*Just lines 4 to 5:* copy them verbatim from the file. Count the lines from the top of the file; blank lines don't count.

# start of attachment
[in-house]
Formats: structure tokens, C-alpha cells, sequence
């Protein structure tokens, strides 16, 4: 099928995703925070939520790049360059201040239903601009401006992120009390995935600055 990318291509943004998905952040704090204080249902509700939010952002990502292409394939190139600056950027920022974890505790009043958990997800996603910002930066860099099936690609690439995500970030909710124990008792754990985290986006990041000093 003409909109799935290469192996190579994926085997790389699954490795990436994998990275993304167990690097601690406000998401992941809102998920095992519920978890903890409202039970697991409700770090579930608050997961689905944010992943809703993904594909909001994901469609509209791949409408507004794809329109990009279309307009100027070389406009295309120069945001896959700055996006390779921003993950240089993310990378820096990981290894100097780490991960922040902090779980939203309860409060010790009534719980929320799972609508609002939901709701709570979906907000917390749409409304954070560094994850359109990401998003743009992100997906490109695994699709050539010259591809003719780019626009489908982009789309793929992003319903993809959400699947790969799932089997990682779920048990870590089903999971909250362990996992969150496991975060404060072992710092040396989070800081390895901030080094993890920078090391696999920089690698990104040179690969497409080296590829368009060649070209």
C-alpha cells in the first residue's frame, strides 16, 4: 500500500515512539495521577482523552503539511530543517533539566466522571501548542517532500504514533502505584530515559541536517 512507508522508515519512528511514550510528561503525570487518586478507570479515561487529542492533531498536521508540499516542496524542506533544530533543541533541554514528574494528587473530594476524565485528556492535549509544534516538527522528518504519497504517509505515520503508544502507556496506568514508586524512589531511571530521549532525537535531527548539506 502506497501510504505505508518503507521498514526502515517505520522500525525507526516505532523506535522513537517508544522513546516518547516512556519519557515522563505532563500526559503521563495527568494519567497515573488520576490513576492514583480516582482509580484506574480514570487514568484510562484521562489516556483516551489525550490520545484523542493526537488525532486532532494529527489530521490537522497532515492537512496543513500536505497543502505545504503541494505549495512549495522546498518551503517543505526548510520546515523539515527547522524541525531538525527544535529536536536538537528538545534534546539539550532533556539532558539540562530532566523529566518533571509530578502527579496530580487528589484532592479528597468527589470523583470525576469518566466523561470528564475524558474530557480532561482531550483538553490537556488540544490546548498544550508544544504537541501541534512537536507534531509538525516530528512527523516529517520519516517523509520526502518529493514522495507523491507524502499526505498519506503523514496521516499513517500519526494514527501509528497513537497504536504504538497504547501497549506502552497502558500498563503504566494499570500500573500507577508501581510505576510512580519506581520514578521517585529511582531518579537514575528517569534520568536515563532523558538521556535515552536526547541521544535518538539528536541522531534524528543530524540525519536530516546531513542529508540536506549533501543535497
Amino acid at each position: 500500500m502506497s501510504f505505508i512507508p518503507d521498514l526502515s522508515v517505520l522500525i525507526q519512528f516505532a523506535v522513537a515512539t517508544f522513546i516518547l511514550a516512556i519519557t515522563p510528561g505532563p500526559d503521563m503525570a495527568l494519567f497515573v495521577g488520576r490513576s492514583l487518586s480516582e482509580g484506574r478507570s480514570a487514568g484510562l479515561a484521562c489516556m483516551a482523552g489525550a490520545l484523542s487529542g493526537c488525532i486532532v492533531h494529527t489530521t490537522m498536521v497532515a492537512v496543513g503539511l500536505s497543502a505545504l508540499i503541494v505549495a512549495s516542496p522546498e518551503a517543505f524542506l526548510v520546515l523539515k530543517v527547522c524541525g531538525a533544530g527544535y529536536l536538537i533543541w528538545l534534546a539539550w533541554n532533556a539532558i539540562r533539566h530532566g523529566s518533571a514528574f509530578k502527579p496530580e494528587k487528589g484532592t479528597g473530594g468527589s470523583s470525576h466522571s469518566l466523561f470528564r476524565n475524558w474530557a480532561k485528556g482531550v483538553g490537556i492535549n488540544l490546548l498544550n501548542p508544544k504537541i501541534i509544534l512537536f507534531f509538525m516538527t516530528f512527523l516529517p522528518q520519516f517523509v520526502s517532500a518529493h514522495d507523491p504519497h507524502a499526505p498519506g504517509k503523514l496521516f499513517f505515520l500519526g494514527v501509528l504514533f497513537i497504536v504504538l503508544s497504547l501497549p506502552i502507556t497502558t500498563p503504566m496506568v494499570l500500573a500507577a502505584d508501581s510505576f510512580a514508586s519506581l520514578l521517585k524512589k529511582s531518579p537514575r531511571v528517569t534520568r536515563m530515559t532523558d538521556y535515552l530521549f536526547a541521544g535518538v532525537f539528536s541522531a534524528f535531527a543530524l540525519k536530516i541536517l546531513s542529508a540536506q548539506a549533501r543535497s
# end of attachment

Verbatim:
C-alpha cells in the first residue's frame, strides 16, 4: 500500500515512539495521577482523552503539511530543517533539566466522571501548542517532500504514533502505584530515559541536517 512507508522508515519512528511514550510528561503525570487518586478507570479515561487529542492533531498536521508540499516542496524542506533544530533543541533541554514528574494528587473530594476524565485528556492535549509544534516538527522528518504519497504517509505515520503508544502507556496506568514508586524512589531511571530521549532525537535531527548539506 502506497501510504505505508518503507521498514526502515517505520522500525525507526516505532523506535522513537517508544522513546516518547516512556519519557515522563505532563500526559503521563495527568494519567497515573488520576490513576492514583480516582482509580484506574480514570487514568484510562484521562489516556483516551489525550490520545484523542493526537488525532486532532494529527489530521490537522497532515492537512496543513500536505497543502505545504503541494505549495512549495522546498518551503517543505526548510520546515523539515527547522524541525531538525527544535529536536536538537528538545534534546539539550532533556539532558539540562530532566523529566518533571509530578502527579496530580487528589484532592479528597468527589470523583470525576469518566466523561470528564475524558474530557480532561482531550483538553490537556488540544490546548498544550508544544504537541501541534512537536507534531509538525516530528512527523516529517520519516517523509520526502518529493514522495507523491507524502499526505498519506503523514496521516499513517500519526494514527501509528497513537497504536504504538497504547501497549506502552497502558500498563503504566494499570500500573500507577508501581510505576510512580519506581520514578521517585529511582531518579537514575528517569534520568536515563532523558538521556535515552536526547541521544535518538539528536541522531534524528543530524540525519536530516546531513542529508540536506549533501543535497
Amino acid at each position: 500500500m502506497s501510504f505505508i512507508p518503507d521498514l526502515s522508515v517505520l522500525i525507526q519512528f516505532a523506535v522513537a515512539t517508544f522513546i516518547l511514550a516512556i519519557t515522563p510528561g505532563p500526559d503521563m503525570a495527568l494519567f497515573v495521577g488520576r490513576s492514583l487518586s480516582e482509580g484506574r478507570s480514570a487514568g484510562l479515561a484521562c489516556m483516551a482523552g489525550a490520545l484523542s487529542g493526537c488525532i486532532v492533531h494529527t489530521t490537522m498536521v497532515a492537512v496543513g503539511l500536505s497543502a505545504l508540499i503541494v505549495a512549495s516542496p522546498e518551503a517543505f524542506l526548510v520546515l523539515k530543517v527547522c524541525g531538525a533544530g527544535y529536536l536538537i533543541w528538545l534534546a539539550w533541554n532533556a539532558i539540562r533539566h530532566g523529566s518533571a514528574f509530578k502527579p496530580e494528587k487528589g484532592t479528597g473530594g468527589s470523583s470525576h466522571s469518566l466523561f470528564r476524565n475524558w474530557a480532561k485528556g482531550v483538553g490537556i492535549n488540544l490546548l498544550n501548542p508544544k504537541i501541534i509544534l512537536f507534531f509538525m516538527t516530528f512527523l516529517p522528518q520519516f517523509v520526502s517532500a518529493h514522495d507523491p504519497h507524502a499526505p498519506g504517509k503523514l496521516f499513517f505515520l500519526g494514527v501509528l504514533f497513537i497504536v504504538l503508544s497504547l501497549p506502552i502507556t497502558t500498563p503504566m496506568v494499570l500500573a500507577a502505584d508501581s510505576f510512580a514508586s519506581l520514578l521517585k524512589k529511582s531518579p537514575r531511571v528517569t534520568r536515563m530515559t532523558d538521556y535515552l530521549f536526547a541521544g535518538v532525537f539528536s541522531a534524528f535531527a543530524l540525519k536530516i541536517l546531513s542529508a540536506q548539506a549533501r543535497s